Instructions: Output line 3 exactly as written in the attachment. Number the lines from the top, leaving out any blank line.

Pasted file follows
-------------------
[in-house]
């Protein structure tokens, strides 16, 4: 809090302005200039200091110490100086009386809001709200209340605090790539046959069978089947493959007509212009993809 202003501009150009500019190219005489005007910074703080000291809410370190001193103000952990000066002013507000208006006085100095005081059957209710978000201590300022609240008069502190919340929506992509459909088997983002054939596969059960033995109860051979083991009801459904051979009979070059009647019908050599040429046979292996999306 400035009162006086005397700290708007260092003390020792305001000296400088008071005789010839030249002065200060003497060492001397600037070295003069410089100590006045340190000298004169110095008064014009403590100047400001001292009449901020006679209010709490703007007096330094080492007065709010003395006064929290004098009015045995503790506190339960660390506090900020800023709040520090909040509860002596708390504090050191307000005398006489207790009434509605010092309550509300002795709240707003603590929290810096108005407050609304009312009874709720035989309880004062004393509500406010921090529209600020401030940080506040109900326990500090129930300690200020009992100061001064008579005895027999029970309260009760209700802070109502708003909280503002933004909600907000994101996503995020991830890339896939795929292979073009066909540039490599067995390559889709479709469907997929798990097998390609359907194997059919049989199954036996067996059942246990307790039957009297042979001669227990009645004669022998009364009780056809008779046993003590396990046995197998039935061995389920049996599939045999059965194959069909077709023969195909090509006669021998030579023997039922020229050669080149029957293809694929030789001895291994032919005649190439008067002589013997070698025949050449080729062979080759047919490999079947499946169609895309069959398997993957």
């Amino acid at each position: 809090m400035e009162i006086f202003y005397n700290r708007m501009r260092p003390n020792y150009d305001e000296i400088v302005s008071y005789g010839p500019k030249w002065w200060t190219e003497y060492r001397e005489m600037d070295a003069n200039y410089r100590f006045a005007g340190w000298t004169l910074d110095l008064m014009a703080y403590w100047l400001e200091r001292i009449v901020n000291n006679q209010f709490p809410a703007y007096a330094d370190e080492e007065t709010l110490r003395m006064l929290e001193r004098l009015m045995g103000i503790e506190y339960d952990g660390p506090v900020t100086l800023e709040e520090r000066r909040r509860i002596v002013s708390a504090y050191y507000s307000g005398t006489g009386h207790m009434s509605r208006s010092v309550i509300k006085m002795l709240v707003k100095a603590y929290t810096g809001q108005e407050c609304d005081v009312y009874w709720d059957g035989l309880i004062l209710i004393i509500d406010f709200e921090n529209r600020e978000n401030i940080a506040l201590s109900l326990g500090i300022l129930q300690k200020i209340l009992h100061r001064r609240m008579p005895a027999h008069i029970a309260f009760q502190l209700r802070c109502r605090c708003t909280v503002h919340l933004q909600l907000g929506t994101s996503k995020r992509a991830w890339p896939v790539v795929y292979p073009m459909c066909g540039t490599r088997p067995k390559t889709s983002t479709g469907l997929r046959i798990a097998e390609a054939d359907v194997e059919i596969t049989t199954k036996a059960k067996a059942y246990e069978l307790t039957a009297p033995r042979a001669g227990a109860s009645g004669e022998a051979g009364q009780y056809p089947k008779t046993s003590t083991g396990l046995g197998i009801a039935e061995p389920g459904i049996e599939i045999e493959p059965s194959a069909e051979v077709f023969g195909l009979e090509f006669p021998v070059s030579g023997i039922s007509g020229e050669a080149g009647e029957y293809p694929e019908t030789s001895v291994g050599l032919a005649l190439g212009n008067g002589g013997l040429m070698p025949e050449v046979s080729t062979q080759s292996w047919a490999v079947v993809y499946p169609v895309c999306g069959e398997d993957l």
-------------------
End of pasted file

């Amino acid at each position: 809090m400035e009162i006086f202003y005397n700290r708007m501009r260092p003390n020792y150009d305001e000296i400088v302005s008071y005789g010839p500019k030249w002065w200060t190219e003497y060492r001397e005489m600037d070295a003069n200039y410089r100590f006045a005007g340190w000298t004169l910074d110095l008064m014009a703080y403590w100047l400001e200091r001292i009449v901020n000291n006679q209010f709490p809410a703007y007096a330094d370190e080492e007065t709010l110490r003395m006064l929290e001193r004098l009015m045995g103000i503790e506190y339960d952990g660390p506090v900020t100086l800023e709040e520090r000066r909040r509860i002596v002013s708390a504090y050191y507000s307000g005398t006489g009386h207790m009434s509605r208006s010092v309550i509300k006085m002795l709240v707003k100095a603590y929290t810096g809001q108005e407050c609304d005081v009312y009874w709720d059957g035989l309880i004062l209710i004393i509500d406010f709200e921090n529209r600020e978000n401030i940080a506040l201590s109900l326990g500090i300022l129930q300690k200020i209340l009992h100061r001064r609240m008579p005895a027999h008069i029970a309260f009760q502190l209700r802070c109502r605090c708003t909280v503002h919340l933004q909600l907000g929506t994101s996503k995020r992509a991830w890339p896939v790539v795929y292979p073009m459909c066909g540039t490599r088997p067995k390559t889709s983002t479709g469907l997929r046959i798990a097998e390609a054939d359907v194997e059919i596969t049989t199954k036996a059960k067996a059942y246990e069978l307790t039957a009297p033995r042979a001669g227990a109860s009645g004669e022998a051979g009364q009780y056809p089947k008779t046993s003590t083991g396990l046995g197998i009801a039935e061995p389920g459904i049996e599939i045999e493959p059965s194959a069909e051979v077709f023969g195909l009979e090509f006669p021998v070059s030579g023997i039922s007509g020229e050669a080149g009647e029957y293809p694929e019908t030789s001895v291994g050599l032919a005649l190439g212009n008067g002589g013997l040429m070698p025949e050449v046979s080729t062979q080759s292996w047919a490999v079947v993809y499946p169609v895309c999306g069959e398997d993957l």